Editorials

Activism is now a thing in Miami-Dade — keep it up

Miami Herald Editorial Board

Protesters want Miami-Dade to defy Trump on immigration order

About 400 people rallied in January 2017 at Miami-Dade’s government headquarters as leaders demanded the county defy President Donald Trump and refuse to extend local jail time for immigrants wanted by federal authorities.
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About 400 people rallied in January 2017 at Miami-Dade’s government headquarters as leaders demanded the county defy President Donald Trump and refuse to extend local jail time for immigrants wanted by federal authorities.

Say this for Donald Trump, he’s bringing people together.

Undocumented immigrants, fearful and outraged — and those who support them — held a demonstration outside Miami-Dade County Hall on Tuesday, one of several in the past few days to express anger toward Miami-Dade Mayor Carlos Gimenez.

The mayor is under fire for conceding to President Trump’s threat to withhold federal funds from cities that do not cooperate with federal officials when undocumented immigrants are arrested.

In another part of town, scores of protesters staged “#ResistTrump Tuesday” at Sen. Marco Rubio’s office in Doral. The goal is to help him and other strangely silent lawmakers find the backbone to vote against, say, a Trump nominee for education secretary who supports guns in schools in case a grizzly bear wanders in.

On Wednesday, South Florida progressive groups and environmentalists are scheduled to protest at the offices of Rubio and Sen. Bill Nelson, delivering petitions denouncing Scott Pruitt, Trump’s pick to head the Environment Protection Agency.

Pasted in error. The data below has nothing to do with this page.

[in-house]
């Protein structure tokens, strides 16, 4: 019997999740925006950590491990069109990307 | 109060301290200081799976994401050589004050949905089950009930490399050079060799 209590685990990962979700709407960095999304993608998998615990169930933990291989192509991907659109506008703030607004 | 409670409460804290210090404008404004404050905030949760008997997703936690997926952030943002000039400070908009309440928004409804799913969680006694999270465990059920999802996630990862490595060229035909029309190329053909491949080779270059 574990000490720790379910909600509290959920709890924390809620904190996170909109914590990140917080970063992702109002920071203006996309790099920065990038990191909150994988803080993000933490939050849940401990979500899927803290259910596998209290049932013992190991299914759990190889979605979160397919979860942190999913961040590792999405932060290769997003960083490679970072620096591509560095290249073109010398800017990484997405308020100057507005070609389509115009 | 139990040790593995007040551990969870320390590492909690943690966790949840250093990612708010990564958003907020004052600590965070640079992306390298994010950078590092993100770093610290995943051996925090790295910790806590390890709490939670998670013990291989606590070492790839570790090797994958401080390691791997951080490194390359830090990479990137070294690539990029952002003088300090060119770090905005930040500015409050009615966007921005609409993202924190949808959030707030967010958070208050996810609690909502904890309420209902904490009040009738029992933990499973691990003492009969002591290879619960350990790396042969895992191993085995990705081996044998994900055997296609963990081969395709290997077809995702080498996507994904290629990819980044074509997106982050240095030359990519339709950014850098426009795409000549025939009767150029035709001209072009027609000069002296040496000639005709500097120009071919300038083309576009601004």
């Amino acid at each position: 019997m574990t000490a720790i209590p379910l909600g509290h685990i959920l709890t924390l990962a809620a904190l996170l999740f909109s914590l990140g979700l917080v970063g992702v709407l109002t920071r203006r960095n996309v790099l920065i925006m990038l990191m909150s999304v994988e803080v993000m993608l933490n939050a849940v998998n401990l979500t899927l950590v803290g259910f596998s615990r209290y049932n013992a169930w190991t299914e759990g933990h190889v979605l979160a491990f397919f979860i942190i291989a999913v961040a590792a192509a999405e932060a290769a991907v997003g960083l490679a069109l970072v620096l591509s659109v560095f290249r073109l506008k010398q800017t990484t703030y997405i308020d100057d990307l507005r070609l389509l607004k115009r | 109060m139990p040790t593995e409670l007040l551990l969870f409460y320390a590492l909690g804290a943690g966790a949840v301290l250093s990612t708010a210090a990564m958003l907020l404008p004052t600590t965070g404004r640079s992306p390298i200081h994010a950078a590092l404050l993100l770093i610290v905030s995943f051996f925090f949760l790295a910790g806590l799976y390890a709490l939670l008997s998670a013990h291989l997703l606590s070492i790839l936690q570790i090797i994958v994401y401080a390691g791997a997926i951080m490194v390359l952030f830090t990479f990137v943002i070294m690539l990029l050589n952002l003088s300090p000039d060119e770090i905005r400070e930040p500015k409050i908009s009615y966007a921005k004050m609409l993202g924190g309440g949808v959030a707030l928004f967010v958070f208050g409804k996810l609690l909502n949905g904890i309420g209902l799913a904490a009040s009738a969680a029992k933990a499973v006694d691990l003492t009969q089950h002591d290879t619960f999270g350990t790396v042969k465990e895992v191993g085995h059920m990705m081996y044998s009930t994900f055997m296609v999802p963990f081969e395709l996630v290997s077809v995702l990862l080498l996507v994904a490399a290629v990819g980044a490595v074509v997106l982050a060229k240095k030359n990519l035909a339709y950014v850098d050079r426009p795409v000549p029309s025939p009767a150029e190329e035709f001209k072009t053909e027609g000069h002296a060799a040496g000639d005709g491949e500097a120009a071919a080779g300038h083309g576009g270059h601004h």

On Friday, several mosques are scheduled to open their doors to non-Muslims, an invitation for people to join Friday prayers. It’s the perfect opportunity to join in solidarity with unfairly targeted fellow Americans, the latest offense being Trump’s executive order barring travelers from seven predominantly Muslim countries — and refugees from anywhere in the world — from entering the United States. It’s part of the president’s fight against terrorism, with some scapegoating along the way.

We hope the energy, the outreach, the community engagement are contagious — and long lasting. That is how communities grow, evolve, thrive.

We also hope that, in addition to protesting against, members of this community will jump in and work for something. Both are effective.

Juan Cuba, head of the Miami-Dade Democratic Party, believes the new activism is here to stay. “People are scared about what America will look like under Trump,” Cuba told the Editorial Board. He says people never politically active before are now stepping up; they are calling their mayor, their legislators, their congressional members and senators and getting involved in their government like never before — and ironically they have President Trump to thank.

Attorney Khurrum Wahid spent last weekend working hard on behalf of an Iranian cruise passenger — and permanent resident, a green-card holder — whose vacation ended in an unimaginable nightmare. Under Trump’s original order, even permanent residents of the United States were barred from entering the country. Because of Wahid and other attorneys’ persistence, the cruise ship passenger was released at Port Everglades.

Tuesday, Wahid was scheduled to address the protest decrying Mayor Gimenez’s order. But, he told the Editorial Board, residents concerned about the direction of the community — and the country — must look beyond protesting and holding signs.

“The marches ignite the fire,” he said. “But if you don’t do something the day after the protests to make it permanent, then you’ve wasted your time.”

That means run for office, go to commission meetings, apply to sit on a municipal board. Volunteer — children and the elderly need you. It’s all nonpartisan community support.

Changing the world is a marathon, not a sprint.

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